June 30th – Time: What a Concept

June 30, 2017 at 12:01 am | Posted in Today's Reasons To Celebrate | Leave a comment

Good morning clock-watchers. Today is Thursday, June 30th. Today’s reasons to celebrate are:

Leap Second Time Adjustment Day 

“Time is a concept created by people in need of structure in their lives.”  I don’t remember where I heard that saying, or if I coined it myself, but I’ve been using it for decades, and since I have been retired, it certainly is apropos to my lifestyle. However, for those of you who still care about ‘time’, Leap Second Time Adjustment Day is the day that the scientific types at the International Earth Rotation and Reference System Service (IERS) make adjustments. They last only a heartbeat and go unnoticed by most, but without leap seconds our clocks would run too fast. About every year and a half, one extra second is added to Universal Coordinated Time (UCT) and atomic clocks around the world. This leap second accounts for the fact that the Earth’s rotation around its own axis, which determines the length of a day, slows down over time while the atomic clocks that we use to measure time, tick away at almost the same speed over millions of years. So, leap seconds are a means to adjust our clocks to the Earth’s slowing rotation.
Since 1972, a total of 27 seconds have been added. This means that the Earth has slowed down 27 seconds compared to atomic time since then. This does not mean that the days are 27 now seconds longer, only that the days on which the leap seconds are inserted had 86,401 instead of the usual 86,400 seconds. Leap seconds are inserted at the end of the last day in June or December. When that is the case, UCT ticks from 23:59:59 to 23:59:60 before reverting to 00:00:00 (in the 12-hour format, this corresponds to 11:59:59 pm – 11:59:60 pm – 12:00:00 midnight). When that happens the last minute of the month has 61 instead of 60 seconds. The IERS observes the Earth’s rotation and compares it to atomic time. When the difference between the two approaches 0.9 seconds, they order a leap second to be added worldwide.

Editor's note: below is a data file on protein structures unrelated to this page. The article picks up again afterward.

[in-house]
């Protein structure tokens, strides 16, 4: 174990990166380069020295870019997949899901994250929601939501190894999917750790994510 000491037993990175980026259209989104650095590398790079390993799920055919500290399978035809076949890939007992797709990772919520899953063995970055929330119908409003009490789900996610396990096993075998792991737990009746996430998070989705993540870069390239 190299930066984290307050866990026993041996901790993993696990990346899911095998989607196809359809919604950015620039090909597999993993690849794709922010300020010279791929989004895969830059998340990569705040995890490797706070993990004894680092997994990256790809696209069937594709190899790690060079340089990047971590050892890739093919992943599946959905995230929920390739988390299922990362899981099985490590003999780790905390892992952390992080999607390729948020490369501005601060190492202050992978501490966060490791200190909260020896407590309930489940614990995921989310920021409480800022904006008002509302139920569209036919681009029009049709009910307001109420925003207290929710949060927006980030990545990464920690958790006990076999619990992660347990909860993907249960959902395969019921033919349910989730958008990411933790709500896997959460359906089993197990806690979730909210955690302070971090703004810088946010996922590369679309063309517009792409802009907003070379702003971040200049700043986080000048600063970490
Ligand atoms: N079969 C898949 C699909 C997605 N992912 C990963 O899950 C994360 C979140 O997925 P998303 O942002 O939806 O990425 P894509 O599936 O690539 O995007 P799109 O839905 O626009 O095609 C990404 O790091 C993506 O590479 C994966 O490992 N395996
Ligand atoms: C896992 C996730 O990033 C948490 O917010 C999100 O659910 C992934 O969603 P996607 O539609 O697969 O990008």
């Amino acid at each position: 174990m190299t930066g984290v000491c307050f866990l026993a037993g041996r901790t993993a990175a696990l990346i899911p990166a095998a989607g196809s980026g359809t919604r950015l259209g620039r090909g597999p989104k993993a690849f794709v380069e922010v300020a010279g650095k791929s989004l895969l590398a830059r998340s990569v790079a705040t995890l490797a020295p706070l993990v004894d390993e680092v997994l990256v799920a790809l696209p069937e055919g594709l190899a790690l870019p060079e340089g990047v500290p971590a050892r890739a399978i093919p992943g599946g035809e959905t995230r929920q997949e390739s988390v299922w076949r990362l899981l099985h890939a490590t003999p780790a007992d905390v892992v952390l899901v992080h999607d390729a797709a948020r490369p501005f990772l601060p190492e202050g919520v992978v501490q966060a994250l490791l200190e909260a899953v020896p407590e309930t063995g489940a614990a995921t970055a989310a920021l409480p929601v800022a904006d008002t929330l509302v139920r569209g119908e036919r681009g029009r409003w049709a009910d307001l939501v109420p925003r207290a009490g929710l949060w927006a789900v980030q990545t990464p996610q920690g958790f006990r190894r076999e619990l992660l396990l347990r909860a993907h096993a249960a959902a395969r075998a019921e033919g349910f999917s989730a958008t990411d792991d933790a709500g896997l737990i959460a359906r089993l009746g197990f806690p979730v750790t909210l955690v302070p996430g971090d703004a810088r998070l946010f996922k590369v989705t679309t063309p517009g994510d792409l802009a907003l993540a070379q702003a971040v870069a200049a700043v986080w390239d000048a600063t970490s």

According to the IERS, there will actually be no adjustment made to the time tonight. The last adjustment was on June 30th, 2015. The last time an adjustment was made on December 31st was in 2016. That means that your New Years party that year was extended by one second — too bad you were probably too drunk to notice.
There will be no leap second adjustment made today so there is no need to stay up and “ring in the new second”.

Meteor Day (aka Meteor Watch Day and Look Up in the Sky Day)

The word “meteor” refers to a visible streak of light that is produced by debris falling to the Earth from space. We also call this beautiful phenomenon a “shooting star” or “falling star.”
The tradition of wishing upon a shooting star can be traced all the way back to 127 AD. Ptolemy, the Greek astronomer, hypothesized that the Gods occasionally liked to peer down at Earth from the other world. From time to time, a star or two would slip past them and fall through the heavens. Anyone who saw a shooting star knew that the Gods were paying attention so it was the perfect time to make a wish. Shooting stars are actually quite small. The average meteoroid is about the size of a pebble. Around 15,000 tons of meteoroids enter the Earth’s atmosphere every day, but very few of them actually reach the surface. When they do, they are called “meteorites.”
To celebrate Meteor Day, spend some time stargazing tonight, or find out when the next meteor shower is going to take place. If you see a shooting star, remember to make a wish.

NOW (National Organization For Women) Day 

NOW (National Organization For Women) Day celebrates the date in 1966 when the National Organization For Women was founded. This link goes into much more detail about its creation than I care to in this Blog.

National Ice Cream Soda Day

According to my food-related holiday sources, today is National Ice Cream Soda Day. An Ice Cream Soda is a refreshing drink that combines ice cream and any carbonated beverage.